A couple of posts ago I ventured into risky territory — I attempted to come up with a definition for oldies. When I say risky I don't mean that someone is trying to dynamite the place, just that the posting seemed to generate some dissent. Some disagreed with my opinion that boomers were most responsible for the use of the term, while others didn't like the idea of any kind of music being described as oldies. (At least nobody tried to say that only Richard Simmons can truly define oldies by sweatin' to 'em.)
In round two, I thought I'd travel back in time and see if a flamboyant star from an earlier era might have generated the kind of music that could be called oldies by some of us today. This legendary icon is a member of the Rock and Roll Hall Of Fame but could easily qualify for the Tortured Artist Hall Of Fame if such a thing existed. There's plenty of biographical info available for him so I'm not going to go into deep detail, but you'll probably know who it is when I tell you that his third wife was his 13 year old cousin.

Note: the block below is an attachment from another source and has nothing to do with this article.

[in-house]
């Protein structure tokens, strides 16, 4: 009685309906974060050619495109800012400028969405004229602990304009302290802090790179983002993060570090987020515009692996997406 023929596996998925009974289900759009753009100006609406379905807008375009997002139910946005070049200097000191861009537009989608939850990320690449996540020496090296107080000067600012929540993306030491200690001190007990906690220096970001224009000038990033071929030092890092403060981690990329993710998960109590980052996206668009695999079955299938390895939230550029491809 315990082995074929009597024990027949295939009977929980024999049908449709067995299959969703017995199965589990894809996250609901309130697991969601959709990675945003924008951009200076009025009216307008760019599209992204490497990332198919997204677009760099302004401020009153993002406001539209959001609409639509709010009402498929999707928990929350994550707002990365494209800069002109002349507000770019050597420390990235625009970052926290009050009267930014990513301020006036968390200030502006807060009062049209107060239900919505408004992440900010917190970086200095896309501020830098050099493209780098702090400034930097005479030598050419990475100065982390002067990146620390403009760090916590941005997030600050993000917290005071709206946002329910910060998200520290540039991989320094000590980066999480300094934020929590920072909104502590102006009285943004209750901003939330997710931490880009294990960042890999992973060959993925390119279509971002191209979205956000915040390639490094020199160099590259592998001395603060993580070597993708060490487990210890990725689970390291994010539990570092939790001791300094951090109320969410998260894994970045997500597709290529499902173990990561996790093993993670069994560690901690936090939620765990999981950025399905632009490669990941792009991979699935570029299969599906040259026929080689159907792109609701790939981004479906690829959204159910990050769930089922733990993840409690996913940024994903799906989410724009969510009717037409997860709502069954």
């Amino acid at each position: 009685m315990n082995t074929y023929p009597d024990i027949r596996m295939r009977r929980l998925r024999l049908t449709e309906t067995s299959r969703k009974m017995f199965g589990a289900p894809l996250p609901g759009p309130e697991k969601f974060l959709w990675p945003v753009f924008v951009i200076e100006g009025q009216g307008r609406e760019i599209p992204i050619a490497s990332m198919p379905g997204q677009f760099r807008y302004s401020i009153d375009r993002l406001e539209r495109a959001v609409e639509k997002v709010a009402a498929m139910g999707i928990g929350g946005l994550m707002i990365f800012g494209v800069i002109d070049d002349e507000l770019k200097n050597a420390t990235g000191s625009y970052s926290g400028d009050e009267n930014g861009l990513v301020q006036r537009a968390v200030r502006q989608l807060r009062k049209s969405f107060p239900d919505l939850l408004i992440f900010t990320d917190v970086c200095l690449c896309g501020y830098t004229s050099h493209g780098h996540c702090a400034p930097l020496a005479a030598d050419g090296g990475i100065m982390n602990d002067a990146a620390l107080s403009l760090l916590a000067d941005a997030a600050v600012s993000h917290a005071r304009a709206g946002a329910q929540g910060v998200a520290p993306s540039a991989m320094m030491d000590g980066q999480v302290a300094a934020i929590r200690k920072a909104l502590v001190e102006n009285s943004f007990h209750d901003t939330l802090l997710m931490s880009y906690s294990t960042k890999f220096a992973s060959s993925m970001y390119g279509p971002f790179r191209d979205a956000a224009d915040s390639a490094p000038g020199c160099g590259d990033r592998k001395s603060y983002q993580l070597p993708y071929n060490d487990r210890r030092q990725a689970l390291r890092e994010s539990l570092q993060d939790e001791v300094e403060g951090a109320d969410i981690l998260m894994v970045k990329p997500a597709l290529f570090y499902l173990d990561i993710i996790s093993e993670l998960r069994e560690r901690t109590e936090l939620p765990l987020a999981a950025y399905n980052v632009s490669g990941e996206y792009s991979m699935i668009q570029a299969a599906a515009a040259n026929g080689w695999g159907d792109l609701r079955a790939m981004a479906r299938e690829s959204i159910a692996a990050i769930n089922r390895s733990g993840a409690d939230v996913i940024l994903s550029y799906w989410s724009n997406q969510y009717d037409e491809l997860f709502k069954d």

Jerry Lee Lewis, fondly and famously known as "Killer", hit the big time in the mid to late fifties. I remember him well from those days because he scared me to death. He seemed so wild and undisciplined, but at the same time had that "train wreck" type of fascination for me and many others. You simply couldn't look away even as you sensed he was headed for destruction.
Coming out of a musical childhood with cousins Mickey Gilley and Jimmy Swaggart, he could have gone a different way, and many think his wild, erratic life all happened because of his conflicted emotions over being kicked out of bible school and choosing to follow the "wicked" road instead. Whatever the case, he's always been a fascinating character and one of the all time greats.